• Let your customers self-select into segments (based on usage, value perception, willingness and ability to pay, ...)
  • Limit your risk from those trial offers by tracking the results for each buyer, and limiting future offers if you judge that buyer to not pay fairly
  • Continue to make every offer a trial... long as each buyer continues paying fairly--in your judgment

Ordinary "Pay What You Want" pricing  has been shown to work well for special offers.  ...With FairPay (short for "Fair Pay What You Want"), every offer is a special offer.  
  • FairPay changes the game from single transactions to an ongoing relationship of continuing transactions. 
  • That enables a whole new balancing dynamic that drives to a better market equilibrium, over a wide range of relationships and value perceptions.

FairPay works through a very simple balancing dynamic:

1. Selectively offer to let the buyer set any price the buyer considers fair -- after the sale (Fair Pay What You Want, post-sale).

2. Track that price and determine whether the seller agrees that is fair, and use that information to let the seller decide whether to make further offers of that kind to that buyer in the future.

I suggest this gets us as close as possible to market Nirvana. The buyer always pays a price he considers fair, and seller gets to sell to every buyer who set prices fairly (in the seller's judgment).  The seller is also able to limit his risk, in way that trades a managed level of small loses for a large expansion of his market to the entire population who value his offering. Some will pay better than others, but for all who pay fairly, the seller gains revenue. And for those who the seller judges to not pay fairly, FairPay offers are restricted, and conventional set-price selling remains the fallback.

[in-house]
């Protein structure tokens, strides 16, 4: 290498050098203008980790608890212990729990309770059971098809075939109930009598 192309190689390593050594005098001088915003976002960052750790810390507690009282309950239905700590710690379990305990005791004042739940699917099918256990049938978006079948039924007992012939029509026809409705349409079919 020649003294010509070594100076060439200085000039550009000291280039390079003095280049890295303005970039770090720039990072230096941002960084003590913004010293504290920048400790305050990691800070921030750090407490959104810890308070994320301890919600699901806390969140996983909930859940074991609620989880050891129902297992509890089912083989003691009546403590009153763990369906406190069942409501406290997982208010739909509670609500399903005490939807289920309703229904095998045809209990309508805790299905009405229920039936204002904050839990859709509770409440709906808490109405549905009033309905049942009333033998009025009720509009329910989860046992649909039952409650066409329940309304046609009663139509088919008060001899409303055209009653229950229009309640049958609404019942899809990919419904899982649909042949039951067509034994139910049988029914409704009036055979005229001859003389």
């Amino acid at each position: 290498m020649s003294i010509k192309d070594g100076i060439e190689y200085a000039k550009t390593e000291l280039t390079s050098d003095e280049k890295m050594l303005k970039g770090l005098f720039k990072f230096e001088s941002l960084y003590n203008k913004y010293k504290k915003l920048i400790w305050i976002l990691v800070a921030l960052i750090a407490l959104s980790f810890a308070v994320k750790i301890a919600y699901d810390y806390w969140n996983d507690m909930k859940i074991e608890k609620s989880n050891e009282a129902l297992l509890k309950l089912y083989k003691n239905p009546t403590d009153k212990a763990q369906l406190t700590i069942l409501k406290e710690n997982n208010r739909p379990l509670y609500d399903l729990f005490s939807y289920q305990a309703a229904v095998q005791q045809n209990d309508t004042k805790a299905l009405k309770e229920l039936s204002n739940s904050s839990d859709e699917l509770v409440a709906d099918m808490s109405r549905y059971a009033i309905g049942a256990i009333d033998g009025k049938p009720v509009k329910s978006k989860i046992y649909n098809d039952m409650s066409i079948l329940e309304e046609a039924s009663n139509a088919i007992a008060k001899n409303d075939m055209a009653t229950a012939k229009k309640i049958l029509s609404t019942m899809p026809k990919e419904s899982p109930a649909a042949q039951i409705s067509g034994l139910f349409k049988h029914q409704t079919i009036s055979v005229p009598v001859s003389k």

Thus FairPay exploits the power of the networked marketplace to offer as a participative pricing process that combines the user freedom of pay-what-you-want pricing, with a new level of feedback, accountability, and seller control of future offers to make it fair to both buyers and sellers.

For more on how that works, see the FairPay site (How Does FairPay Work?), and many of the posts on this blog.

Monday, August 22, 2011

FairPay “Free Trial”/“Survey” Mode – Easing into the Waters -- And Understanding Your Customers

[***Update 8/11/17 -- Voluntary Payment Mode:

Most of the focus of FairPay is on a balanced use, as a repeated game in which the buyer has full power to set the price after each cycle of experience, but the seller maintains equal power over the pricing relationship by continuing the game to offer ongoing experiences only if they judge pricing to be sufficiently fair (referred to below as Full FP (Revenue-Gated) Mode). The criteria for fairness can be as strict or lenient as the seller wishes.

However, there are important use cases where a more purely voluntary payment regime is desired permanently, such as for public service journalism and many non-profit services. For example many membership-oriented journalism services are happy to make membership payments purely voluntary, and still provide access to their journalism to those who choose not to pay. A simplified variation on FairPay supports such a Voluntary Payment Mode -- described below as Real-Payment Survey Mode. This uses much the same process as full FairPay, but simplifies the seller controls to apply soft nudging to personalized suggested contribution levels, still based on individual value factors, but using only carrots, and not the stick of withdrawing FairPay privileges.]